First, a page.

In the first of this series, Heather Brehcist, Head of Professional Standards at CIOT, sets out some of the triggers for a referral to the Taxation Disciplinary Board
What is the issue?
The Taxation Disciplinary Board (TDB) is an independent body set up by the CIOT and ATT to handle complaints against members and students.
What can I take away?
Members can contact the Professional Standards team to discuss any aspect of the professional standards rules and guidance.
What does it mean to me?
It is clearly advisable to do one’s best to avoid being referred to the TDB but sometimes it is out of the member’s control.
The Taxation Disciplinary Board (TDB) is an independent body set up in 2001 by the CIOT and ATT to handle complaints against members and students. For the remainder of this article, ‘member’ can be read as including student. The Investigation Committee and Disciplinary Committees of the TDB comprise tax professionals and lay members.
Happily, most members never have to engage with the TDB but it is useful to understand what might trigger a referral so that they can take steps to avoid that happening.
Why is this significant now?
Over recent years, there has been an increasing expectation from HMRC and other government agencies, as well as the general public, that the professional bodies enforce and are seen to enforce their professional standards. This message was endorsed by the Office for Professional Body Anti-Money Laundering Supervision (OPBAS) when it inspected the professional body AML Supervisors during 2018. This article is intended to give members a clearer picture of what might trigger a referral.
A member may be disciplined for failure to comply with the CIOT and ATT’s Professional Rules and Practice Guidelines and/or Professional Conduct in relation to Taxation. It is the TDB, as an independent body, and not the CIOT or ATT, which undertakes any disciplinary proceedings.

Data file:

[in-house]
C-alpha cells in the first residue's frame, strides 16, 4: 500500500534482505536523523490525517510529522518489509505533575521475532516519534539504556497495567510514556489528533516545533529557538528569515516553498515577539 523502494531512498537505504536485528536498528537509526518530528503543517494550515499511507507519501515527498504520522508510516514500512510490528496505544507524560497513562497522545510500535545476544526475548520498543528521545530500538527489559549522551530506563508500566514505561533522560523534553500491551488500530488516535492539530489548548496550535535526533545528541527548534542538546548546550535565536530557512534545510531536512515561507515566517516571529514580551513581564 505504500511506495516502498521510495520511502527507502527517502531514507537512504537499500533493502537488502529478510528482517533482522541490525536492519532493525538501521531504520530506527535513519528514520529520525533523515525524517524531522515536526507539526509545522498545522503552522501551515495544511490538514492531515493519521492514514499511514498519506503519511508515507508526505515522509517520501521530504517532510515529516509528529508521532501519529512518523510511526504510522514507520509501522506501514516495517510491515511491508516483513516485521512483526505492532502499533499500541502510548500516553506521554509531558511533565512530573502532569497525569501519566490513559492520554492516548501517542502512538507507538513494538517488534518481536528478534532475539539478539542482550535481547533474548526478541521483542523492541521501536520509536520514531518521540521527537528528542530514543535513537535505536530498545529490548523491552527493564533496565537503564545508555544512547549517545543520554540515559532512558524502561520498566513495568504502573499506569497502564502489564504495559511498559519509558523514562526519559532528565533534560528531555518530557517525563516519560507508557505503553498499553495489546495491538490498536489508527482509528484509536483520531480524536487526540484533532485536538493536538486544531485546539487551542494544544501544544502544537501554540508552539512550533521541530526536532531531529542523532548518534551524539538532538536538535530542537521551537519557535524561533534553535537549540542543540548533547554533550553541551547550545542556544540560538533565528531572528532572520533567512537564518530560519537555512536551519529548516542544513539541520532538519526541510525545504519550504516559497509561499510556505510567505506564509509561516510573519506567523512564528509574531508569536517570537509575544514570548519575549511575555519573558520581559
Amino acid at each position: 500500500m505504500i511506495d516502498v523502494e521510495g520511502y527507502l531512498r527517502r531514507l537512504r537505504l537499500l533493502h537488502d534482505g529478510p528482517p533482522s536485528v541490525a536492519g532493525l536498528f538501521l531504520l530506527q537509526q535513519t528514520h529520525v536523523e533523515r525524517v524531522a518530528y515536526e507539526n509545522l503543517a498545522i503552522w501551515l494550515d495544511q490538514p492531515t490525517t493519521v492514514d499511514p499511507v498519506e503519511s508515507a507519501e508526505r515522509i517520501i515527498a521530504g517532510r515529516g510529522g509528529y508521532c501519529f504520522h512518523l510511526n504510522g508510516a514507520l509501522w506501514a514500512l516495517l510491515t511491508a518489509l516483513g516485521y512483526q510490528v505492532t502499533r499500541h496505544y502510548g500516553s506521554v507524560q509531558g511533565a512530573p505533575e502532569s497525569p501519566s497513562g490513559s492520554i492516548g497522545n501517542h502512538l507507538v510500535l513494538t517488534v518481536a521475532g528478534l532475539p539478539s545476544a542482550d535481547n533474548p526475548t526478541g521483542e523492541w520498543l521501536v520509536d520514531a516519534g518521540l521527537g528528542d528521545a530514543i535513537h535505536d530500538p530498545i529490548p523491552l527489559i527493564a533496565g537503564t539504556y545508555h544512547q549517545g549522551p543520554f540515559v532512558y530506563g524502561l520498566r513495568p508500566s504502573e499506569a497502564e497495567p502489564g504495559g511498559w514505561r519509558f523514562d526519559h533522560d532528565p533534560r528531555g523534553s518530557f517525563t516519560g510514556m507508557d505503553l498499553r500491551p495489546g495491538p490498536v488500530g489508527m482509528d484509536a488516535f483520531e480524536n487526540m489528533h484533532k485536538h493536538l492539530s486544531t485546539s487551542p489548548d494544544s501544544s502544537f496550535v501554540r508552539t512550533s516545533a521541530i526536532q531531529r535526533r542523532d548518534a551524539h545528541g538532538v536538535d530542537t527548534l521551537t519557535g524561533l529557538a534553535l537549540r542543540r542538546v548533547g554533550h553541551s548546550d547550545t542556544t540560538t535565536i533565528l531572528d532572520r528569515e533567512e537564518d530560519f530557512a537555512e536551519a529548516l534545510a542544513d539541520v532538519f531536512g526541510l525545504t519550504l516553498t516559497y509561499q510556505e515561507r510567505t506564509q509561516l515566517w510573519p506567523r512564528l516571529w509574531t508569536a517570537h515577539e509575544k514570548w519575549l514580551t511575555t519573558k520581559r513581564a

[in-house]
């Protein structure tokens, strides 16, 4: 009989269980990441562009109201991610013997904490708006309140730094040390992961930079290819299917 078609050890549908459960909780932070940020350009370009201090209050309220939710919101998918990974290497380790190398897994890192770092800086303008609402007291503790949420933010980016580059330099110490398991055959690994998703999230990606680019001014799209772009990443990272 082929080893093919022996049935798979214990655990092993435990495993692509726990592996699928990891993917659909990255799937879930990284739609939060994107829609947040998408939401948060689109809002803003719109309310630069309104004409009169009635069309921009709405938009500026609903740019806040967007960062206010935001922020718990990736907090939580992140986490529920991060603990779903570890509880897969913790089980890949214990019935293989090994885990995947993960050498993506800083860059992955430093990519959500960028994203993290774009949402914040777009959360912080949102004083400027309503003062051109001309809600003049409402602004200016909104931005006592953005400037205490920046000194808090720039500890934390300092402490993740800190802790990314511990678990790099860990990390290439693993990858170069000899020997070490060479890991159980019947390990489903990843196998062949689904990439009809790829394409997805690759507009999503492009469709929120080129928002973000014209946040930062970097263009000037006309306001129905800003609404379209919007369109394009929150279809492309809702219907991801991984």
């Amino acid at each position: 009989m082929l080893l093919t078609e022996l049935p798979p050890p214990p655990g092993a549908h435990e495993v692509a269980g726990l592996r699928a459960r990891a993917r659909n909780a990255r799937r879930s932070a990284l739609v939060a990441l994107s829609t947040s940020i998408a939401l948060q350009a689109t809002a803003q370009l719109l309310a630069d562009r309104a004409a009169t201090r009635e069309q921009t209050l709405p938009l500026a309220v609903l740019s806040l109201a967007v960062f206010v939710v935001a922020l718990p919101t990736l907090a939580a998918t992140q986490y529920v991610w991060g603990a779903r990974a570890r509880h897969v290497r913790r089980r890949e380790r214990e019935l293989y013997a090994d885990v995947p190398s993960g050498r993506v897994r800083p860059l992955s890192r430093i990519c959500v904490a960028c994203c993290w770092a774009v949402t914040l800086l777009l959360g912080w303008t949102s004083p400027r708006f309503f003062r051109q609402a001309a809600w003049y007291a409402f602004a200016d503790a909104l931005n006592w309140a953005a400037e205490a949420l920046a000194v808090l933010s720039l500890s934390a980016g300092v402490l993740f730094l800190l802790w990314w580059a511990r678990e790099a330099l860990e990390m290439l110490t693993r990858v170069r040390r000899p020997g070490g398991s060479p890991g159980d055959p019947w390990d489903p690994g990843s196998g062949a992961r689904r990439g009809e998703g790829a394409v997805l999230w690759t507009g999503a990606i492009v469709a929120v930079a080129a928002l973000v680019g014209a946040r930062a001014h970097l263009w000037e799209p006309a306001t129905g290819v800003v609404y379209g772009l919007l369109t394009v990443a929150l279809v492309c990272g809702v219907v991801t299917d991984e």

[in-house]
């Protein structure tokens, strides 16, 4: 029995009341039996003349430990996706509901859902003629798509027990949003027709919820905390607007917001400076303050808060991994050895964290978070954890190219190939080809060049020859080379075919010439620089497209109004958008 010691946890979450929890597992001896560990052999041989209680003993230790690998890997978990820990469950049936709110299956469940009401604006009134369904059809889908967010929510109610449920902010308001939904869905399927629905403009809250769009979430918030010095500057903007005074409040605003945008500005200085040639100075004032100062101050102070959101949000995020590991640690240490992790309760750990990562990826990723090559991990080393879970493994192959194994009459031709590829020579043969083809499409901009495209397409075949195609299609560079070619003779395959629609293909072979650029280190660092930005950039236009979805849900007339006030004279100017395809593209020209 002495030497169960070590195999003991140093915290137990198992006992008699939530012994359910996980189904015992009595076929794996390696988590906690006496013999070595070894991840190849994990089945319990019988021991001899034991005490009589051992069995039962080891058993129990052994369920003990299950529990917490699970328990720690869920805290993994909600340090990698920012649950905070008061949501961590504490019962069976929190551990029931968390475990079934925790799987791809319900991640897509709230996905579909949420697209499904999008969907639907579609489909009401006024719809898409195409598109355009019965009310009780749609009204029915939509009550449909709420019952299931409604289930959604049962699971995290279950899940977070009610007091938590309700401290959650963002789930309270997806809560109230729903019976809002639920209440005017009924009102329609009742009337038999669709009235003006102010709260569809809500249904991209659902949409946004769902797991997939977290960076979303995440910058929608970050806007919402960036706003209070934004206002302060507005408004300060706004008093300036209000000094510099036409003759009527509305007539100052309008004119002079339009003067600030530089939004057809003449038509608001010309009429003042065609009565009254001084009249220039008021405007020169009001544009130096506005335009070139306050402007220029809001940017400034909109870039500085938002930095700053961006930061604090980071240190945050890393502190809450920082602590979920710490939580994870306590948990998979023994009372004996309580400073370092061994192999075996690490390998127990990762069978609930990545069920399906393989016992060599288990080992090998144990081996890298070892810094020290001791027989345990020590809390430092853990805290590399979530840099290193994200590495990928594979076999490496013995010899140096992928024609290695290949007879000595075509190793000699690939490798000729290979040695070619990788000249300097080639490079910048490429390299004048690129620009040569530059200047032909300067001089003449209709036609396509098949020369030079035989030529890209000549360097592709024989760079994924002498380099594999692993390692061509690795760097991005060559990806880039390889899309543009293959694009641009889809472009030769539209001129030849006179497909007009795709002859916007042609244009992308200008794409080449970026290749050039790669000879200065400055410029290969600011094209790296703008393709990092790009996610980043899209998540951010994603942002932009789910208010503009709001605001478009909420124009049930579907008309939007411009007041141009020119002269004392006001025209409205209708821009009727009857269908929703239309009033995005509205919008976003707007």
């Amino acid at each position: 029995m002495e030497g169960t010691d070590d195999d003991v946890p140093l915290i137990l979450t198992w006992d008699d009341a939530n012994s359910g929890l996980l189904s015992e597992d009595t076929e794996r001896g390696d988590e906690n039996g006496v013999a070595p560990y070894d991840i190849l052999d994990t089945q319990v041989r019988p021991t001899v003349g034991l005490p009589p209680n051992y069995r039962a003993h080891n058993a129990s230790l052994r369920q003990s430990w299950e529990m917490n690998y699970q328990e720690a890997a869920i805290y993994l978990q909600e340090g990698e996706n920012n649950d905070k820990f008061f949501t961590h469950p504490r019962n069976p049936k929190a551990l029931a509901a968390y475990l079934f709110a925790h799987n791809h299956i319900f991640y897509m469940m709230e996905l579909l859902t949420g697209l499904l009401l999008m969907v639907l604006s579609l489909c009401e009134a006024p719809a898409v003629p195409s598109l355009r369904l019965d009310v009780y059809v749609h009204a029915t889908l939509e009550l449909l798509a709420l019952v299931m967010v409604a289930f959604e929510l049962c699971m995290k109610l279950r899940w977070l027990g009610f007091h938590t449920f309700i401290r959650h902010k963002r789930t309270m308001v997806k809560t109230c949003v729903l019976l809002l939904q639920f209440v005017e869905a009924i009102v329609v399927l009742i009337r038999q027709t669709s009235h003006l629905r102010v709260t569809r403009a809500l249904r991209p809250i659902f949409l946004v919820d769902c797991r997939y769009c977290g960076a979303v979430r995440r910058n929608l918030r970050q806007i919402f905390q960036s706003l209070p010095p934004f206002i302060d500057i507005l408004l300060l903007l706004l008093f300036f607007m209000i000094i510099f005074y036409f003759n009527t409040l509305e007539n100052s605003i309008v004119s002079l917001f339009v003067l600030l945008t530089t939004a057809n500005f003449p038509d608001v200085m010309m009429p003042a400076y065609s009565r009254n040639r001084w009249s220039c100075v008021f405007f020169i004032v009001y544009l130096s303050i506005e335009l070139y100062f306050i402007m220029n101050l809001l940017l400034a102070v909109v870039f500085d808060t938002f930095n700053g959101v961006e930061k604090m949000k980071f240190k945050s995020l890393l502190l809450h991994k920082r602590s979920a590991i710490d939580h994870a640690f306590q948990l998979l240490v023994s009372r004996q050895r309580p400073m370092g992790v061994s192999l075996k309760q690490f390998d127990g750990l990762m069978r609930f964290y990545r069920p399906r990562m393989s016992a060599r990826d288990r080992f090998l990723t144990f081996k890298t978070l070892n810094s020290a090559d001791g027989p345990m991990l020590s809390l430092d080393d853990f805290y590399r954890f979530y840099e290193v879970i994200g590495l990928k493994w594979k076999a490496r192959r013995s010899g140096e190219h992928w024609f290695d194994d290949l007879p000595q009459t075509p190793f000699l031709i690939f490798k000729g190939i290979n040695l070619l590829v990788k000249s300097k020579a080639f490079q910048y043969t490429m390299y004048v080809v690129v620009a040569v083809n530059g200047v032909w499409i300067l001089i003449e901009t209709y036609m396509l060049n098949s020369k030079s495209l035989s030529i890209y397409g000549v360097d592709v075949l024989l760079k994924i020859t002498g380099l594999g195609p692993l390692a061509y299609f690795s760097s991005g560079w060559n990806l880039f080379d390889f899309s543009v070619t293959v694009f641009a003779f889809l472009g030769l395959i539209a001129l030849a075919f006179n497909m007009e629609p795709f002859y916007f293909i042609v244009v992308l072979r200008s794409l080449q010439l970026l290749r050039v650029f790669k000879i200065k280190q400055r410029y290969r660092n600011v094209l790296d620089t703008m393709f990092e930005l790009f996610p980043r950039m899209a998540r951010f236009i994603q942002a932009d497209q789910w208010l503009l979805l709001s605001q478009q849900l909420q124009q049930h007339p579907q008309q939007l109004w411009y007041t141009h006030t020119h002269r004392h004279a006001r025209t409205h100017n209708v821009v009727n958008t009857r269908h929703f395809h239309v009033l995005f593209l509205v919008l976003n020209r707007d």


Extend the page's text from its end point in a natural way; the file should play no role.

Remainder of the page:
In summary, there are three ways in which a member can be referred to the TDB:
- a complaint by a member of the public;
- referral by HMRC; and
- referral by the CIOT or ATT.
Each of these are discussed in more detail below.
Referral by a member of the public
Very often, a referral will be made by a client or, perhaps more likely, a former client. Typical complaints can include a failure to respond to communications from the client, failure to advise of the risks of the suggested tax planning, missed deadlines and dishonesty. Sometimes the referral might be made by another adviser; for example, the new adviser who is struggling to obtain the necessary handover information or an adviser who believes the member has incorrectly handled the client’s tax affairs.
Occasionally, complaints concern fee disputes; however, these are not a matter for the TDB but instead for the member and complainant to resolve through negotiation, mediation or the courts.
Referral by HMRC
Over the years, HMRC have complained about poor behaviour and standards by tax agents, including some who were members of a professional body. When the professional bodies asked HMRC for details so that they could address the issue, HMRC felt unable to release the information because of the Commissioners for Revenue and Customs Act 2005.
More recently, however, HMRC have entered into Memoranda of Understanding with many of the professional bodies, including CIOT and ATT, enabling them to disclose cases of serious misconduct. It is HMRC’s stated aim to increase the number of referrals to the professional bodies as they develop the reporting mechanism with HMRC.
Referral by CIOT or ATT
Under 2.14 of Professional Rules and Practice Guidelines, a member is required to notify the CIOT or ATT in writing, addressed to the Head of Professional Standards CIOT or ATT as appropriate, within two months if they are arrested on suspicion of, charged with, or convicted of a criminal offence (other than a ‘summary only’ road traffic offence). A criminal offence includes an offence committed in the UK or abroad.
Ordinarily, the CIOT or ATT will not refer a member to the TDB until the outcome of the criminal proceedings is known but there may be occasions when it is in the public interest to do so earlier in proceedings.